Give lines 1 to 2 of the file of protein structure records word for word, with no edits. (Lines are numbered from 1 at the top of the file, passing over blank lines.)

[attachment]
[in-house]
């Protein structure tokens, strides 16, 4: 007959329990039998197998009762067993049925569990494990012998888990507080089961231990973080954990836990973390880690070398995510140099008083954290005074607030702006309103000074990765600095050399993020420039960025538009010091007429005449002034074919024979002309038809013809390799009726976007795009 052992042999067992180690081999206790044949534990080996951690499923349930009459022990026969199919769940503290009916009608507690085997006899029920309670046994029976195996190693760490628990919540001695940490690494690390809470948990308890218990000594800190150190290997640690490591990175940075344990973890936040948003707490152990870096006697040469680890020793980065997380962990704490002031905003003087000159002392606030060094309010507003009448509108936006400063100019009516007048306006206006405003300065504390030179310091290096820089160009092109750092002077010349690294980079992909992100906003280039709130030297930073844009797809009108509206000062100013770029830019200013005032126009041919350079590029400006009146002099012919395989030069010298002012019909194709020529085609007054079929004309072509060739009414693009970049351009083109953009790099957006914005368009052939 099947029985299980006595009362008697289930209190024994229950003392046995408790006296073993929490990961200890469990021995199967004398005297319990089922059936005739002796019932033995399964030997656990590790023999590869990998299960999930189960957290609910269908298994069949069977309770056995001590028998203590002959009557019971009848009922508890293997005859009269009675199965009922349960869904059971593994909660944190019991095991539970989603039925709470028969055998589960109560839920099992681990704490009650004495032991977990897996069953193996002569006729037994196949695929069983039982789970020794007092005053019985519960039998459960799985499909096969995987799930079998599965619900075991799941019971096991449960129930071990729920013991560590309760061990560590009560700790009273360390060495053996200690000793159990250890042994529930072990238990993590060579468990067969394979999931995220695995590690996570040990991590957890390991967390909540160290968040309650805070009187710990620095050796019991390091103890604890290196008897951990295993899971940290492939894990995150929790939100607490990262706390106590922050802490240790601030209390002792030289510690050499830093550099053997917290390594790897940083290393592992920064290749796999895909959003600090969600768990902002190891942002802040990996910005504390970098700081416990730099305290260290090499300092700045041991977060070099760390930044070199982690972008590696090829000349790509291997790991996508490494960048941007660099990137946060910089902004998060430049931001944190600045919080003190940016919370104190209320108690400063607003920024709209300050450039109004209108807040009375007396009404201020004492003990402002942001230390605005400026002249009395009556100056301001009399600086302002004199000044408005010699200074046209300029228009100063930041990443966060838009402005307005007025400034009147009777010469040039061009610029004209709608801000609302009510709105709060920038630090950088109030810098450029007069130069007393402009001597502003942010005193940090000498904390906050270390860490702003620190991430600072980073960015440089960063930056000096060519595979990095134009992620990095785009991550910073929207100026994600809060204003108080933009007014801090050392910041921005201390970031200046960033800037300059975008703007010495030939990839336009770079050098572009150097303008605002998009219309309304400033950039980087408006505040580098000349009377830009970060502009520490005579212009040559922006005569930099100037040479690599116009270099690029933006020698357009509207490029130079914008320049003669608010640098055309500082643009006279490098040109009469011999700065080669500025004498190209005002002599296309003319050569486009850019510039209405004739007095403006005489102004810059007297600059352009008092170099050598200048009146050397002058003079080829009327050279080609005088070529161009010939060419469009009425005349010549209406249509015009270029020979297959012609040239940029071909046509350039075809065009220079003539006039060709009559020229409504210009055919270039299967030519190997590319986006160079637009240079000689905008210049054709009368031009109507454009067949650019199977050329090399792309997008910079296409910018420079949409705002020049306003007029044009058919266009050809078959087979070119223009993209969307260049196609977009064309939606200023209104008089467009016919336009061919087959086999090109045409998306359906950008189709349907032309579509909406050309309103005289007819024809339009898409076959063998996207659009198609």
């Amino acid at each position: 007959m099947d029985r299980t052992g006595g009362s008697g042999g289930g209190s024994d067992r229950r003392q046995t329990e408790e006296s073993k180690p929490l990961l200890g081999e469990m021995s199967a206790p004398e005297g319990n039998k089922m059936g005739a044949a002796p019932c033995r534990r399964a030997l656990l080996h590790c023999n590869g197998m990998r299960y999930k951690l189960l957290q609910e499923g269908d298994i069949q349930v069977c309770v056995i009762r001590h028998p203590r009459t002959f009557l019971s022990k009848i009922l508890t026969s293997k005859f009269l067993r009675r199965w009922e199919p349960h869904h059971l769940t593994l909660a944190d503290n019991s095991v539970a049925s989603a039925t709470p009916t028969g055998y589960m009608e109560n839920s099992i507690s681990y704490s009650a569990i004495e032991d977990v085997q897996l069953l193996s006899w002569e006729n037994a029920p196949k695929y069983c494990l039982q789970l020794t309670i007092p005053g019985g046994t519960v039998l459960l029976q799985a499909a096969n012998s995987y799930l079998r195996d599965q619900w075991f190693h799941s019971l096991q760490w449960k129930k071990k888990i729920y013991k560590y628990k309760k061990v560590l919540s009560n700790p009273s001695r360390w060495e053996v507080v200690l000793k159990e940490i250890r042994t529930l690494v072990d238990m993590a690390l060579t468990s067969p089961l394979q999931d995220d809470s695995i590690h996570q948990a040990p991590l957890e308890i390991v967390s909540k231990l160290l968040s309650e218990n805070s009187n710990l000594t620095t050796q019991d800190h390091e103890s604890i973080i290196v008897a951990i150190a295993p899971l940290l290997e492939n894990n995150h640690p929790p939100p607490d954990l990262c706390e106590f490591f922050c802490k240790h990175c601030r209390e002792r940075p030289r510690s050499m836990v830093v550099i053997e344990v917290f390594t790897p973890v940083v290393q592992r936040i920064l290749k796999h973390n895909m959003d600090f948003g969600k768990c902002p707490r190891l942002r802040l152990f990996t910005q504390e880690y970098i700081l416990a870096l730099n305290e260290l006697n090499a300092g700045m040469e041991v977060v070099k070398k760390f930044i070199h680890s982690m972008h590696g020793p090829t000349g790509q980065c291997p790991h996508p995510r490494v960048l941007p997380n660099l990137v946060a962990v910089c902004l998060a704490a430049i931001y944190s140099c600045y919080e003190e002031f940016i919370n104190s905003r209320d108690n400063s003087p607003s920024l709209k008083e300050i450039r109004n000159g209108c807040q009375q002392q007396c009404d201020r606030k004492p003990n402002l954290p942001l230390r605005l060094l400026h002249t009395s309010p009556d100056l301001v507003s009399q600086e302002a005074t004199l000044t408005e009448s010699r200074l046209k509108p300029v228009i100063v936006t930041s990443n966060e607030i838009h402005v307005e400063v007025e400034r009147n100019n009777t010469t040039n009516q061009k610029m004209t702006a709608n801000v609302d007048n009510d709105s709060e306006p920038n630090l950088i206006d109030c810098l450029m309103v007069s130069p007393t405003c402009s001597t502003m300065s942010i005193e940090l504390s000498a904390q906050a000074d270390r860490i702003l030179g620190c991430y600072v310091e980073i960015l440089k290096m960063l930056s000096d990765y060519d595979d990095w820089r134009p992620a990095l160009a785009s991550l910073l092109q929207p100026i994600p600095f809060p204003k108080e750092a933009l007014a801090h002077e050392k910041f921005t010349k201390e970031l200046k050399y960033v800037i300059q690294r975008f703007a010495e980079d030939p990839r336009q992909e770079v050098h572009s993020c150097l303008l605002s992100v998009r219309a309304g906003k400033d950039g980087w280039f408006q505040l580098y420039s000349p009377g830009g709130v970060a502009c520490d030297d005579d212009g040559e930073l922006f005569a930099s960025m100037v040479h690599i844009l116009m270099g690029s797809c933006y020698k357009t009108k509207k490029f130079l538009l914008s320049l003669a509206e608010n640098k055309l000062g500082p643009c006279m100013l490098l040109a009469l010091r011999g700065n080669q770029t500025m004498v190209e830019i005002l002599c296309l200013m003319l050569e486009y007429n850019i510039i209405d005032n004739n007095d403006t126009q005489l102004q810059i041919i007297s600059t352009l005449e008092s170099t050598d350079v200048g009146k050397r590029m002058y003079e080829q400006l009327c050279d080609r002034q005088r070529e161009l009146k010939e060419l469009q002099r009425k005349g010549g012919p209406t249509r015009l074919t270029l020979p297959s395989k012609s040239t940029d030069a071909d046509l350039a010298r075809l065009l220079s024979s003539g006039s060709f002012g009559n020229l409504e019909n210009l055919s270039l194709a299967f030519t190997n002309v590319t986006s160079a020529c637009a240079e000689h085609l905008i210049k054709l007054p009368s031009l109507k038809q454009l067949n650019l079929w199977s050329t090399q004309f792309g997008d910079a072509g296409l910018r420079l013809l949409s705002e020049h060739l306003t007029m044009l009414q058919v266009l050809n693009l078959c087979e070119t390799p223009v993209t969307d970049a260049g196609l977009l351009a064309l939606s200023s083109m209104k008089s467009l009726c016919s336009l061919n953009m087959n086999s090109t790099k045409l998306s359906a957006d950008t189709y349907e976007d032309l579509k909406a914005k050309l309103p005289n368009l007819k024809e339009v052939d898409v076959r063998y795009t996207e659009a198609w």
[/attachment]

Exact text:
[in-house]
């Protein structure tokens, strides 16, 4: 007959329990039998197998009762067993049925569990494990012998888990507080089961231990973080954990836990973390880690070398995510140099008083954290005074607030702006309103000074990765600095050399993020420039960025538009010091007429005449002034074919024979002309038809013809390799009726976007795009 052992042999067992180690081999206790044949534990080996951690499923349930009459022990026969199919769940503290009916009608507690085997006899029920309670046994029976195996190693760490628990919540001695940490690494690390809470948990308890218990000594800190150190290997640690490591990175940075344990973890936040948003707490152990870096006697040469680890020793980065997380962990704490002031905003003087000159002392606030060094309010507003009448509108936006400063100019009516007048306006206006405003300065504390030179310091290096820089160009092109750092002077010349690294980079992909992100906003280039709130030297930073844009797809009108509206000062100013770029830019200013005032126009041919350079590029400006009146002099012919395989030069010298002012019909194709020529085609007054079929004309072509060739009414693009970049351009083109953009790099957006914005368009052939 099947029985299980006595009362008697289930209190024994229950003392046995408790006296073993929490990961200890469990021995199967004398005297319990089922059936005739002796019932033995399964030997656990590790023999590869990998299960999930189960957290609910269908298994069949069977309770056995001590028998203590002959009557019971009848009922508890293997005859009269009675199965009922349960869904059971593994909660944190019991095991539970989603039925709470028969055998589960109560839920099992681990704490009650004495032991977990897996069953193996002569006729037994196949695929069983039982789970020794007092005053019985519960039998459960799985499909096969995987799930079998599965619900075991799941019971096991449960129930071990729920013991560590309760061990560590009560700790009273360390060495053996200690000793159990250890042994529930072990238990993590060579468990067969394979999931995220695995590690996570040990991590957890390991967390909540160290968040309650805070009187710990620095050796019991390091103890604890290196008897951990295993899971940290492939894990995150929790939100607490990262706390106590922050802490240790601030209390002792030289510690050499830093550099053997917290390594790897940083290393592992920064290749796999895909959003600090969600768990902002190891942002802040990996910005504390970098700081416990730099305290260290090499300092700045041991977060070099760390930044070199982690972008590696090829000349790509291997790991996508490494960048941007660099990137946060910089902004998060430049931001944190600045919080003190940016919370104190209320108690400063607003920024709209300050450039109004209108807040009375007396009404201020004492003990402002942001230390605005400026002249009395009556100056301001009399600086302002004199000044408005010699200074046209300029228009100063930041990443966060838009402005307005007025400034009147009777010469040039061009610029004209709608801000609302009510709105709060920038630090950088109030810098450029007069130069007393402009001597502003942010005193940090000498904390906050270390860490702003620190991430600072980073960015440089960063930056000096060519595979990095134009992620990095785009991550910073929207100026994600809060204003108080933009007014801090050392910041921005201390970031200046960033800037300059975008703007010495030939990839336009770079050098572009150097303008605002998009219309309304400033950039980087408006505040580098000349009377830009970060502009520490005579212009040559922006005569930099100037040479690599116009270099690029933006020698357009509207490029130079914008320049003669608010640098055309500082643009006279490098040109009469011999700065080669500025004498190209005002002599296309003319050569486009850019510039209405004739007095403006005489102004810059007297600059352009008092170099050598200048009146050397002058003079080829009327050279080609005088070529161009010939060419469009009425005349010549209406249509015009270029020979297959012609040239940029071909046509350039075809065009220079003539006039060709009559020229409504210009055919270039299967030519190997590319986006160079637009240079000689905008210049054709009368031009109507454009067949650019199977050329090399792309997008910079296409910018420079949409705002020049306003007029044009058919266009050809078959087979070119223009993209969307260049196609977009064309939606200023209104008089467009016919336009061919087959086999090109045409998306359906950008189709349907032309579509909406050309309103005289007819024809339009898409076959063998996207659009198609």